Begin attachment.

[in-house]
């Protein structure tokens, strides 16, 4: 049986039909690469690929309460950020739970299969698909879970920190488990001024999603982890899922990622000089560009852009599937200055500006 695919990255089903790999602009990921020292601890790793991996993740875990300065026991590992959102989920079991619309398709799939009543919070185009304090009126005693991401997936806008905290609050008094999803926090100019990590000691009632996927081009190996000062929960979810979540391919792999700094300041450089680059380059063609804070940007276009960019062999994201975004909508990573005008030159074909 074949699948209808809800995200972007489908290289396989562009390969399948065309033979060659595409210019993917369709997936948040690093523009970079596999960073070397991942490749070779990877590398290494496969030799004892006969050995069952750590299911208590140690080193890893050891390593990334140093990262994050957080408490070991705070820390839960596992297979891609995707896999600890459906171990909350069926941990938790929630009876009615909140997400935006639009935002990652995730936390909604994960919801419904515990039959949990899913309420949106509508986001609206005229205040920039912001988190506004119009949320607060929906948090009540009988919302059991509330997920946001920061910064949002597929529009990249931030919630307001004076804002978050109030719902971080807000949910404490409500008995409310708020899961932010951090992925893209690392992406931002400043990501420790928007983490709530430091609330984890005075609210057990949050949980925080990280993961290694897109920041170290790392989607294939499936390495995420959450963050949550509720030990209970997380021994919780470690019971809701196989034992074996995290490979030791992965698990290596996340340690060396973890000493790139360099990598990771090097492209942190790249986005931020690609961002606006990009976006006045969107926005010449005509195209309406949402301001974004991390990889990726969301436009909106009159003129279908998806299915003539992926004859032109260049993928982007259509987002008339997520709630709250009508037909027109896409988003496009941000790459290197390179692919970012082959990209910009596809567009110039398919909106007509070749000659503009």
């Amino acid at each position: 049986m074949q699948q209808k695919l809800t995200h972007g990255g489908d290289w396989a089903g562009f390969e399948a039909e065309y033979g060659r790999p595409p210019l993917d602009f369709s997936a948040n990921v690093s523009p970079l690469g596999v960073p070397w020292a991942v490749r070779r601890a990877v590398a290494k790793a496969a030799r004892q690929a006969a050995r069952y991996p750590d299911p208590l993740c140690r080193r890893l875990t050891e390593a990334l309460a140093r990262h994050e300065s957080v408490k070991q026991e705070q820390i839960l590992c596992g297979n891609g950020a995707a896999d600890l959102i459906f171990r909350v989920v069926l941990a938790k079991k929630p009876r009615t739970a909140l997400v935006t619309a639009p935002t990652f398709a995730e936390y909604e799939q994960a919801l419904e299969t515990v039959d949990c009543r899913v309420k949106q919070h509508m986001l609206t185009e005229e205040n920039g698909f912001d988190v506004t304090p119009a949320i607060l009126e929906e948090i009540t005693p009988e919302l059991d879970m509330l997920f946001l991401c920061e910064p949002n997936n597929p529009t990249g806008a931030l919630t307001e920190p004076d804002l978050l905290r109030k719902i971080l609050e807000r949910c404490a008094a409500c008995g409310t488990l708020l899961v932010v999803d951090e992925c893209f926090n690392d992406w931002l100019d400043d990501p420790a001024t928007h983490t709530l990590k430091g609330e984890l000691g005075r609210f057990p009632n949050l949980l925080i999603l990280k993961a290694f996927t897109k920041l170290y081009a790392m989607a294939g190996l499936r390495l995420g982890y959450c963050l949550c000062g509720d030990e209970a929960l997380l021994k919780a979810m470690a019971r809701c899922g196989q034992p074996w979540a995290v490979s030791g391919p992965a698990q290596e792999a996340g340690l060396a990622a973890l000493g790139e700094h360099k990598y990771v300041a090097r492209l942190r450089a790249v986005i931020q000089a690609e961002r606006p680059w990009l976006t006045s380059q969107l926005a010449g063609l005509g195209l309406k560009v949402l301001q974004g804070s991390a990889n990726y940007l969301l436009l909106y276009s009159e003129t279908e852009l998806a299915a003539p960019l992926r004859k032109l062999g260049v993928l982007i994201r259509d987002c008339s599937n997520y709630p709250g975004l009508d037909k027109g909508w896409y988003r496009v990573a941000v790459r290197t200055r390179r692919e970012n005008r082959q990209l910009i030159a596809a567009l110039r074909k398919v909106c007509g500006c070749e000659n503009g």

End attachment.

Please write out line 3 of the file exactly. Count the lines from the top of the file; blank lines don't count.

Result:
């Amino acid at each position: 049986m074949q699948q209808k695919l809800t995200h972007g990255g489908d290289w396989a089903g562009f390969e399948a039909e065309y033979g060659r790999p595409p210019l993917d602009f369709s997936a948040n990921v690093s523009p970079l690469g596999v960073p070397w020292a991942v490749r070779r601890a990877v590398a290494k790793a496969a030799r004892q690929a006969a050995r069952y991996p750590d299911p208590l993740c140690r080193r890893l875990t050891e390593a990334l309460a140093r990262h994050e300065s957080v408490k070991q026991e705070q820390i839960l590992c596992g297979n891609g950020a995707a896999d600890l959102i459906f171990r909350v989920v069926l941990a938790k079991k929630p009876r009615t739970a909140l997400v935006t619309a639009p935002t990652f398709a995730e936390y909604e799939q994960a919801l419904e299969t515990v039959d949990c009543r899913v309420k949106q919070h509508m986001l609206t185009e005229e205040n920039g698909f912001d988190v506004t304090p119009a949320i607060l009126e929906e948090i009540t005693p009988e919302l059991d879970m509330l997920f946001l991401c920061e910064p949002n997936n597929p529009t990249g806008a931030l919630t307001e920190p004076d804002l978050l905290r109030k719902i971080l609050e807000r949910c404490a008094a409500c008995g409310t488990l708020l899961v932010v999803d951090e992925c893209f926090n690392d992406w931002l100019d400043d990501p420790a001024t928007h983490t709530l990590k430091g609330e984890l000691g005075r609210f057990p009632n949050l949980l925080i999603l990280k993961a290694f996927t897109k920041l170290y081009a790392m989607a294939g190996l499936r390495l995420g982890y959450c963050l949550c000062g509720d030990e209970a929960l997380l021994k919780a979810m470690a019971r809701c899922g196989q034992p074996w979540a995290v490979s030791g391919p992965a698990q290596e792999a996340g340690l060396a990622a973890l000493g790139e700094h360099k990598y990771v300041a090097r492209l942190r450089a790249v986005i931020q000089a690609e961002r606006p680059w990009l976006t006045s380059q969107l926005a010449g063609l005509g195209l309406k560009v949402l301001q974004g804070s991390a990889n990726y940007l969301l436009l909106y276009s009159e003129t279908e852009l998806a299915a003539p960019l992926r004859k032109l062999g260049v993928l982007i994201r259509d987002c008339s599937n997520y709630p709250g975004l009508d037909k027109g909508w896409y988003r496009v990573a941000v790459r290197t200055r390179r692919e970012n005008r082959q990209l910009i030159a596809a567009l110039r074909k398919v909106c007509g500006c070749e000659n503009g």